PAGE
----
Who would have imagined that a task such as branding a city could cause such a stir?
The Greater Rochester Visitors Association Inc.’s plans to launch a new brand for Rochester has upset city officials. Advertising agencies competing for the job are being cautious. And the Greater Rochester Enterprise Inc., a public-private economic development partnership, prefers to be a supporter, not a direct player.
Last August, the Rochester Business Journal reported on the need to blow the dust off the “World’s Image Centre” title, voicing concerns of those in the imaging and printing industry. And now the time has come to do away with it altogether.
“I always thought it was very solid, but it is not always about imaging. Talking about the area’s expertise has worn out its welcome,” says Joel MaHarry, creative director at Wolf Group Rochester.
MaHarry’s father, Robert MaHarry, was one of the brains behind an earlier slogan for the city: “I’d rather be in Rochester.”
Wolf Group is one of the contenders for the branding task. Others in the fray include Jay Advertising Inc. and Roberts Communications Inc., industry sources say.
Local ad folk unanimously believe Rochester needs to send out a unified message to the world, highlighting positive attributes of the area.
“Positioning should strongly convey the strengths and attitudes of a city. It should have other connections that you can play off of and use in various areas,” says Charles Ingersoll, associate creative director at Mason Selkowitz Marketing Inc.
The area’s positioning will speak to various audiences like those that are looking to relocate to the area, businesses that are planning to start operations here, visitors and most importantly Rochester residents.
“I don’t think we (Rochester) mean that much to people. Without branding we won’t have a unified image or identity and we should have a more active identity,” says Michael Stone, president and CEO of Brandorchard Inc.
What direction should the positioning take? “I’d rather be in Rochester” had a feel-good appeal while “World’s Image Centre” focused on the strengths of the region.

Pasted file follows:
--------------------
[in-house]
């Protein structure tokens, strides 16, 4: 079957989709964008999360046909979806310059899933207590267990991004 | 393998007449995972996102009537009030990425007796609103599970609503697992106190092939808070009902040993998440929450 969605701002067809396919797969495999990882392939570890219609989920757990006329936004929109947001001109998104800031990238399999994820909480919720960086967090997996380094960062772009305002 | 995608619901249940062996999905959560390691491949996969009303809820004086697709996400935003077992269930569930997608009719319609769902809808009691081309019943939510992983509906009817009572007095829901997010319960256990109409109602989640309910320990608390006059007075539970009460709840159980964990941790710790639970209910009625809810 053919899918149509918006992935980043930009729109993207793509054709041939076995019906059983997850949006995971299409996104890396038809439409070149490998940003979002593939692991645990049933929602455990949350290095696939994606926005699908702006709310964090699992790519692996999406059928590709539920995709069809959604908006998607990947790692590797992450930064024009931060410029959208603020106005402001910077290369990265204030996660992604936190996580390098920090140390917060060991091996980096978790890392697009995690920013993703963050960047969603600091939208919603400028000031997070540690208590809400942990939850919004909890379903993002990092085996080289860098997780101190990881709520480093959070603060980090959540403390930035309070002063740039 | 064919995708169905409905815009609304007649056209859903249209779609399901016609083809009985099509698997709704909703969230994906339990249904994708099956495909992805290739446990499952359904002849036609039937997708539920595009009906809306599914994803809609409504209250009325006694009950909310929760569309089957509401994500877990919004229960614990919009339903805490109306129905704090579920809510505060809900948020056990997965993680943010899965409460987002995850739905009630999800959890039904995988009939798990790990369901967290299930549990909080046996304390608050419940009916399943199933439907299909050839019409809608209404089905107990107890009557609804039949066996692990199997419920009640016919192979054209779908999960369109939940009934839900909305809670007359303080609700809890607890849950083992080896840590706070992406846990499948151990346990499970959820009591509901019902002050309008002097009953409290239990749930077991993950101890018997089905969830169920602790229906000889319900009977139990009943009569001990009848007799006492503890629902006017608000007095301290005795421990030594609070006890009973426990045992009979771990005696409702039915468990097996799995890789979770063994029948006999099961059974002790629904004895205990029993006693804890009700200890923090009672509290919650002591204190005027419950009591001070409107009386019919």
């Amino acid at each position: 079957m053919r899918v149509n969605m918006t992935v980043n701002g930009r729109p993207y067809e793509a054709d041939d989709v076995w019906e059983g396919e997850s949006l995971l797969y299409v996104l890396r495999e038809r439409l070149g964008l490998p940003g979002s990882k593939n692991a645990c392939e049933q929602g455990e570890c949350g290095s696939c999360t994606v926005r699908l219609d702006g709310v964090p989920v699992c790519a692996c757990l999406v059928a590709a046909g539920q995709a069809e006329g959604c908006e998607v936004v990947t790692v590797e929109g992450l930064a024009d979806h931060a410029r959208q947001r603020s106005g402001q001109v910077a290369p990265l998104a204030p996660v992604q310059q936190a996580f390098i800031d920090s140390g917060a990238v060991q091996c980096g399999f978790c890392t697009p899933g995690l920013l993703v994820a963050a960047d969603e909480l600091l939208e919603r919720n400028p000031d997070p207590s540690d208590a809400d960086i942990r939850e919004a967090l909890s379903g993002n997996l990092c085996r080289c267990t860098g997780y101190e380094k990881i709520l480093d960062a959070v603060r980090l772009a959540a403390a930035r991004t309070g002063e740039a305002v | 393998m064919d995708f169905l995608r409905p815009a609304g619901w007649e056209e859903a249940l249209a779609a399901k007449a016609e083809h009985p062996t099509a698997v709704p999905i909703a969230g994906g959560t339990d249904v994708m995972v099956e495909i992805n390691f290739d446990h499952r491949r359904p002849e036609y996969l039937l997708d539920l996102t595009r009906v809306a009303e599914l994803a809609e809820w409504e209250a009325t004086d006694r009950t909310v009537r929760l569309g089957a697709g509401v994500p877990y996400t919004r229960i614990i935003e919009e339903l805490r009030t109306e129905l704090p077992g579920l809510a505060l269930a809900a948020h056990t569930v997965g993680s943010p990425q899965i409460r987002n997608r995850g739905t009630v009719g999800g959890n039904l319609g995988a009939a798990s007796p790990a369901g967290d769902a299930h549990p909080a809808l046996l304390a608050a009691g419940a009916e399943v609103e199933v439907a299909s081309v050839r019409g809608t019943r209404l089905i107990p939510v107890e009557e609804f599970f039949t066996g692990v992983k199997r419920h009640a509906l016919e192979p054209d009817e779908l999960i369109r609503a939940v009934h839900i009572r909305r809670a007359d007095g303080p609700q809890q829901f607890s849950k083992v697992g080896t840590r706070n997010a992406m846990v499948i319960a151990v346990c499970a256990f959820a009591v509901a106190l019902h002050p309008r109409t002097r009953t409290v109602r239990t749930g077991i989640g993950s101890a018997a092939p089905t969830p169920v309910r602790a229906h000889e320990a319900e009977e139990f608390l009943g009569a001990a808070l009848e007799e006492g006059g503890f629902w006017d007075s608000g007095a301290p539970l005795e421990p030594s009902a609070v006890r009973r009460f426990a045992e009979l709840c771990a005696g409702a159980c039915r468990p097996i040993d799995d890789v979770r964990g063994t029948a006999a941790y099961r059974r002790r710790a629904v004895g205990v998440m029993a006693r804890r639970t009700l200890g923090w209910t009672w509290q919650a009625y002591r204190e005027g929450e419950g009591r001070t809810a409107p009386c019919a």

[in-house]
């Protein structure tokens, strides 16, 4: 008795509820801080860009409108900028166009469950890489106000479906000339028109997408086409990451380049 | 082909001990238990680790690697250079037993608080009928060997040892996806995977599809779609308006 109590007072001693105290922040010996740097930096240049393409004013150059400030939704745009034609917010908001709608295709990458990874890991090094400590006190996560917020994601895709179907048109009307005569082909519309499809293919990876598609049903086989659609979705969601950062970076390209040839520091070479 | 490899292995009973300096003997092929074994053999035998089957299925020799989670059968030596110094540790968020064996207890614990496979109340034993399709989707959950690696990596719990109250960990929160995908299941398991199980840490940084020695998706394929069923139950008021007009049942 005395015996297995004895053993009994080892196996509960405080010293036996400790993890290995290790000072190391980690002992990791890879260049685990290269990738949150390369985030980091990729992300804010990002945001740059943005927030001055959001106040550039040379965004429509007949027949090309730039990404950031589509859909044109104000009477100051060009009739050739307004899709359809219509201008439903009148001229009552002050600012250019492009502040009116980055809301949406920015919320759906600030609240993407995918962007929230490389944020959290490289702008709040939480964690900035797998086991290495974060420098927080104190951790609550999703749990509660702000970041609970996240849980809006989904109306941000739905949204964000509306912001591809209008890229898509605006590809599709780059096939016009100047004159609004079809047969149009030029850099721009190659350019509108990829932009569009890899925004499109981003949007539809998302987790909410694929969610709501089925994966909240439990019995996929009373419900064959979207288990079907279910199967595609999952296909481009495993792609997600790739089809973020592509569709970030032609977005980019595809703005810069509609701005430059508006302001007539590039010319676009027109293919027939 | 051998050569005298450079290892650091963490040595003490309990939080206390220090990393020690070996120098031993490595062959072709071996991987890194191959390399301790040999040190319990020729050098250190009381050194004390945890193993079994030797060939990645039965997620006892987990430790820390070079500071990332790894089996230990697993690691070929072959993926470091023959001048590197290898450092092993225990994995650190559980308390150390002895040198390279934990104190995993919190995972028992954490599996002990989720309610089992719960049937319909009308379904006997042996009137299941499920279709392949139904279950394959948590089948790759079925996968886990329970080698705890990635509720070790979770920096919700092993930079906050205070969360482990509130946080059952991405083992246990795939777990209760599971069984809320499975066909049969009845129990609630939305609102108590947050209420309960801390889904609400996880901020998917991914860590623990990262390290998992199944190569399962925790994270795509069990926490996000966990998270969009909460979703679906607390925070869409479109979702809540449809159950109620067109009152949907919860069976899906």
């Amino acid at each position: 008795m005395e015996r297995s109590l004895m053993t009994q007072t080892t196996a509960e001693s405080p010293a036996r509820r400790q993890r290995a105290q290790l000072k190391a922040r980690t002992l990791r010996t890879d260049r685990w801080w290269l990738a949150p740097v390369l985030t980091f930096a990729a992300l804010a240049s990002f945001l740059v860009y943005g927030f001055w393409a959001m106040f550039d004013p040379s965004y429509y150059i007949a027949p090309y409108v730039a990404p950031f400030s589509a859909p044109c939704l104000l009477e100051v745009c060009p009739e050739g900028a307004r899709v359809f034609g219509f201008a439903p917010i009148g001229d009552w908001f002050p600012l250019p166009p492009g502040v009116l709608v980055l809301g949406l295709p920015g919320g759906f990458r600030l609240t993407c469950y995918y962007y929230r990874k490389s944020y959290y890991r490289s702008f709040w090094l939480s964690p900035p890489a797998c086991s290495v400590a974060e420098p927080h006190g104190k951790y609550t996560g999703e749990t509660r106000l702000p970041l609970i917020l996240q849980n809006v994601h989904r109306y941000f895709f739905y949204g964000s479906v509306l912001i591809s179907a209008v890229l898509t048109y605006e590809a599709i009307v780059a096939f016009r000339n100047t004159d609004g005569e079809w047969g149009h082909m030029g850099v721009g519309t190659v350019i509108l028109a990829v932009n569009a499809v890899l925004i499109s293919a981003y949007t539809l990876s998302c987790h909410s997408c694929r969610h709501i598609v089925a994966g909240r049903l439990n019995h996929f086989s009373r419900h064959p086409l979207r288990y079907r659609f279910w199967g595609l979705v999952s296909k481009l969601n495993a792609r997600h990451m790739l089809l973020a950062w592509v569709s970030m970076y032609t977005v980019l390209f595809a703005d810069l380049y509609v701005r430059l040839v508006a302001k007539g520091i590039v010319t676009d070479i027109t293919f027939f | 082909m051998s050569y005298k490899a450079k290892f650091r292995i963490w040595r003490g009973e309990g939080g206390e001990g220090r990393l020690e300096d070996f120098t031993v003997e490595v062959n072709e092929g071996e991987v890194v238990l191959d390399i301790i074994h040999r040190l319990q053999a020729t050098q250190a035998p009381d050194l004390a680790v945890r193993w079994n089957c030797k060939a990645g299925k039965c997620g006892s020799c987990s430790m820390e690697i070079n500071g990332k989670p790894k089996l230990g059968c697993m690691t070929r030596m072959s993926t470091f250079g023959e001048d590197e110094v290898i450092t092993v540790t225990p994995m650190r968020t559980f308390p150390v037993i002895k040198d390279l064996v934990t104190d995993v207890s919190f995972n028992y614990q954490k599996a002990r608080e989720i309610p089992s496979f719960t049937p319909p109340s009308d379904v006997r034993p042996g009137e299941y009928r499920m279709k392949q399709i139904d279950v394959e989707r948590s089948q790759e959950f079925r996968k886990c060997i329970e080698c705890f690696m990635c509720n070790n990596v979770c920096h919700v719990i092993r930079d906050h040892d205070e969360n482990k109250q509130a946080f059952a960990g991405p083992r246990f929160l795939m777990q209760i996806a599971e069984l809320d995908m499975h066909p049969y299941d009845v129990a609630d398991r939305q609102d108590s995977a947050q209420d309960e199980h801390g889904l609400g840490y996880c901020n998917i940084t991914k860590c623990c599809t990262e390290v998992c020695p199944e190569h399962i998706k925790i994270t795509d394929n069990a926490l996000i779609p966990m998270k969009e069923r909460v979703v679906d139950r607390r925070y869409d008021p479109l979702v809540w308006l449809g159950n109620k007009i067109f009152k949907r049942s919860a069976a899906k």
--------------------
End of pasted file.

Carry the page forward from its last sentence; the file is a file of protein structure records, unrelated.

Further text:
“We have to uncover something that is honest and true about the area and have a fresh take on it,” Wolf Group’s MaHarry says. “The danger is to just talk about the positioning or tag line, we need to look at what will help it or bring it to life.”
William Murtha, president and chief operating officer of Roberts Communications, agrees.
“It is critical for the city to have a consistent brand footprint. It is about a position and not just about words,” he says. “If we don’t have a clear perception people will remember us the one time they got tied up at an airport or got stuck in a snowfall.”
It could be an open statement like the one worn by the Metro Atlanta Chamber of Commerce: “Powerful thinking. Positive change.”
“I still remember ‘I’d rather be in Rochester’; it had a positive upbeat feel to it,” Brandorchard’s Stone says. “How we deliver the promise is critical.”
Mason Selkowitz’s Ingersoll, thinking out loud, suggests: “‘Rochester: the right connection,’ hinting at the telecommunications industry. Something that has other connotations that you can play off of.”
Branding a city is not as clear-cut as branding a new candy bar or a new line of clothing.
“It is different from rebranding or repositioning a product,” Murtha says. “We aren’t a product, we are a product of our people.”
Local authorities first need to come together for the effort.
“I see the GRVA’s role as come visit us; the GRE’s role as come relocate here. Someone needs to take a leadership role,” says Gregory Smith, president and chief operating officer of Jay Advertising.
But the city would like to use the “Make Time for Life” brand developed by Cognitive Marketing Inc.-a more than $300,000 process that was completed three years ago.
“It is a challenge for a community to get organized,” Stone adds. “Branding and positioning is about focus.”
Ad industry sources argue that the city’s branding effort was unfair-local ad shops did not have an opportunity to compete for the job. There was no request for marketing proposals, a local ad executive says.
Most of the agencies involved in the account pitch today are keen to get the job. Ad agencies that are known to be competing for the account have had opportunities in the past to promote the area’s activities and attractions.
Wolf Group is in the process of rolling out its work for Monroe County’s Seneca Park Zoo and Jay Advertising recently helped promote the Rochester International Jazz Festival.
Jay Advertising’s Smith expects to play a big role in promoting Rochester-related or unrelated to this particular campaign.
“We need to stand tall in what we have here; we cannot allow the new and fresh talent to leave here,” Smith says. “In my opinion, people are reaching out for this. I think we are on the cusp of really making a difference.”
The name of the winning ad firm is expected to be announced within the next few weeks. Will the authorities collaborate on pushing the region? Or will the region have two slogans?
That remains to be seen.
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07/05/02 (C) Rochester Business Journal